The morning after my epic night out with Bella and Eli, I went out to brunch with Tyler and his mom at the Bronxville Diner. I had a classic American diner meal: orange juice, bacon, and scrambled eggs. The afternoon that followed seemed to be going perfectly. I had Valentina over for tea, I watched “Pride and Prejudice,” with Colin Firth, of course, and I updated my resume– a very Raquel afternoon.
It was not until much later in the afternoon that I started throwing up violently and took my school’s shuttle to the emergency room. There was a dull, yet all-encompassing pain in my abdomen, but the real torture was throwing up every five minutes until there was nothing left but stomach lining. They gave me an IV to stop the nausea and vomiting and did a cat scan of my abdomen, which should make for a juicy medical bill. I was made to sleep sitting up with the lights and tv on, vaguely watching cable TV shows with the thinnest premises imaginable. An infomercial for a Jesus meditation service was on TV when I dozed off and an infomercial for a face cream that tightens up old lady’s faces was on when I woke up. They discharged me the next morning at 6am, telling me that they detected an acute infection in my abdomen, brought on by something that I ate.
I took it easy for the rest of the week, not doing anything or going into the city until Friday night, when I made plans to go and see the ballet with Anahat. Back during our first year, Anahat and I passed on an opportunity to watch a rendition of Swan Lake. A few weeks later, we’d gone our separate ways to quarantine in different parts of the country, regretting missing our chance to watch the ballet. Finally, after two years at Sarah Lawrence College, Anahat and I made it to the New York City Ballet at Lincoln Center.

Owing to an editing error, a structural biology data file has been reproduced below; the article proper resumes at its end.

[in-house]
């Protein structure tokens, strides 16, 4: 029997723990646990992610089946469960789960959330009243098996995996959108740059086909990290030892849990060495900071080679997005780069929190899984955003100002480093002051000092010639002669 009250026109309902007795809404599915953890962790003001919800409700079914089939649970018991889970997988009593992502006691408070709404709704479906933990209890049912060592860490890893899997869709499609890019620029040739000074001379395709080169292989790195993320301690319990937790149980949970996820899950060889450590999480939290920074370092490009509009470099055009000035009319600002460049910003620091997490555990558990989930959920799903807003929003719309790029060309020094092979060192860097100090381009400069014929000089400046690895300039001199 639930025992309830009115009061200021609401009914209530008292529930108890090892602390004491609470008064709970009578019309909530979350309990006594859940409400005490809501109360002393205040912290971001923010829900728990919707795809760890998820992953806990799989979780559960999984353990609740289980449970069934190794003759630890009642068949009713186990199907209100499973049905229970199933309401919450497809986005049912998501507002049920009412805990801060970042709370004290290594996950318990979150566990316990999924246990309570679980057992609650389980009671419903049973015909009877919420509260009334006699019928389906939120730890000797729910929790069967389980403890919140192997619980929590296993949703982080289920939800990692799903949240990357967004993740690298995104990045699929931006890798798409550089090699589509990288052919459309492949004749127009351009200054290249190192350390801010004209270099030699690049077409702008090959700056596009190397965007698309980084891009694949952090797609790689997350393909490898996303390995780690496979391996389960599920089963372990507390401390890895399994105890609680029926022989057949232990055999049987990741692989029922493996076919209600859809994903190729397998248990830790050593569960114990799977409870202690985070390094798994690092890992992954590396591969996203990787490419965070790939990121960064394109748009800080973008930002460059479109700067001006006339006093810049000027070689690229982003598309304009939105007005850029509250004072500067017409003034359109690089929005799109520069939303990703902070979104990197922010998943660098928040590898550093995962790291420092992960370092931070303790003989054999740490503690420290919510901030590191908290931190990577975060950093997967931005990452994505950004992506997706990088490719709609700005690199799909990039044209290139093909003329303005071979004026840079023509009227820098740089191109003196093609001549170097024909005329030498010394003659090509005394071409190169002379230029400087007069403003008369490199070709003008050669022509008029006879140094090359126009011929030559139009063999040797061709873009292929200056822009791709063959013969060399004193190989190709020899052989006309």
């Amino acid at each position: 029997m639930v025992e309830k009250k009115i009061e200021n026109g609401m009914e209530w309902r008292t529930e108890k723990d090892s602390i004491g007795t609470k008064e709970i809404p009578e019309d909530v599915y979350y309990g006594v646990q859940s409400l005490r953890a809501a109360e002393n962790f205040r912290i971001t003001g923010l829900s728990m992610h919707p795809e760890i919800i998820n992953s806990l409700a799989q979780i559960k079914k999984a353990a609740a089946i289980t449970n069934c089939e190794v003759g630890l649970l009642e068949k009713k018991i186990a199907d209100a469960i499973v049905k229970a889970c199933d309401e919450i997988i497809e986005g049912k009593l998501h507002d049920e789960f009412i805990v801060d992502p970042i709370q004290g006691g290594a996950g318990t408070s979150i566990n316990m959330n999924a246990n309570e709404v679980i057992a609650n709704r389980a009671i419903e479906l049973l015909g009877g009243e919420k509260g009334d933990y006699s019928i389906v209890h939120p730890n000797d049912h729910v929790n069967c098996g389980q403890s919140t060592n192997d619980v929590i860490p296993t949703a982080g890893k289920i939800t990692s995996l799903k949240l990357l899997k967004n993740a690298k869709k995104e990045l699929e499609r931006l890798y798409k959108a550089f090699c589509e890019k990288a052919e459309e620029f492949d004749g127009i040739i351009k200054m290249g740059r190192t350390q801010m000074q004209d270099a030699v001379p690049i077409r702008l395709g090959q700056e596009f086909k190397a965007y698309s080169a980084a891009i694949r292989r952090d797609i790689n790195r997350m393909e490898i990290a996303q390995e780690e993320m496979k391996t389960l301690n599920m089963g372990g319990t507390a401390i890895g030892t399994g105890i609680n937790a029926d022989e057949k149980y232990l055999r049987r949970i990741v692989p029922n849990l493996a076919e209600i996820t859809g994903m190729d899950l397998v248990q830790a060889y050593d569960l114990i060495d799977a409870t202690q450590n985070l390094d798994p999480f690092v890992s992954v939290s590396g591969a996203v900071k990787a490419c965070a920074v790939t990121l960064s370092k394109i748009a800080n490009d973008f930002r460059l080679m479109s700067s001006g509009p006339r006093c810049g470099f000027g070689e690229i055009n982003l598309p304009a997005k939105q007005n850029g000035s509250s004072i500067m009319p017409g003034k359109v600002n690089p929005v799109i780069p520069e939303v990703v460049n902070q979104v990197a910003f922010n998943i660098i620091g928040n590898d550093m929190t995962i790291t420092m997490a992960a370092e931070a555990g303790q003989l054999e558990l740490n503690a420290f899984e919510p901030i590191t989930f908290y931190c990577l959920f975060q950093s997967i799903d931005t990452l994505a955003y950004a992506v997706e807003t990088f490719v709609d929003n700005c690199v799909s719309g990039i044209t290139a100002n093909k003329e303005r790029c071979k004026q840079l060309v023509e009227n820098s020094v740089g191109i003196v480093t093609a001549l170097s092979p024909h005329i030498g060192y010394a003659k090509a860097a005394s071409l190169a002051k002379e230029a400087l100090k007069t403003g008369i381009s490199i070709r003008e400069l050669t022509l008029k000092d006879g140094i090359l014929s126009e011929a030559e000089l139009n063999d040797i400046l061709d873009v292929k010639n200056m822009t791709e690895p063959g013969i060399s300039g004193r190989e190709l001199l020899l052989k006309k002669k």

We got ready for over an hour in her dorm room with our friend Alexis, with Anahat agonizing over whether she should wear that skirt with that top or those pants with those heels, while listening to Regina Spektor.
We took the One train to Lincoln Center, feeling completely overdressed when we stepped onto the subway platform, but all of that went away when we got to Lincoln Center, where everyone looked ready for a Vogue cover shoot.
Anahat was wearing a full ballerina skirt that we insisted she wear. She looked so radiant that undoubtedly no one looked at me the entire night. I felt like Jane Russell in “Gentlemen Prefer Blondes.”
I was wearing a long black pencil dress and pink heels since you can never go wrong with a reliable little black dress and a pop of color. If the full ballerina skirt made Anahat look like Carrie Bradshaw, then my little black dress made me Charlotte York.
We scrambled to our seats just as the curtain was coming up, coming in on two wheels to watch an incredible ballet. It opened with a number called “Serenade,” where the women danced in tranquil blue dresses, standing on pointe and twirling at a dizzying, break neck speed. I was struck mostly by the movement, how the skirts moved with the dancers in the most fluid ways imaginable. I could almost feel my own muscles seething with pain every time they lifted their arms above their heads. The feminist in me was awakened as I appreciated the women’s command of their bodies and their space. I admired their coordination and precision and the way that nothing in the world could break their concentration.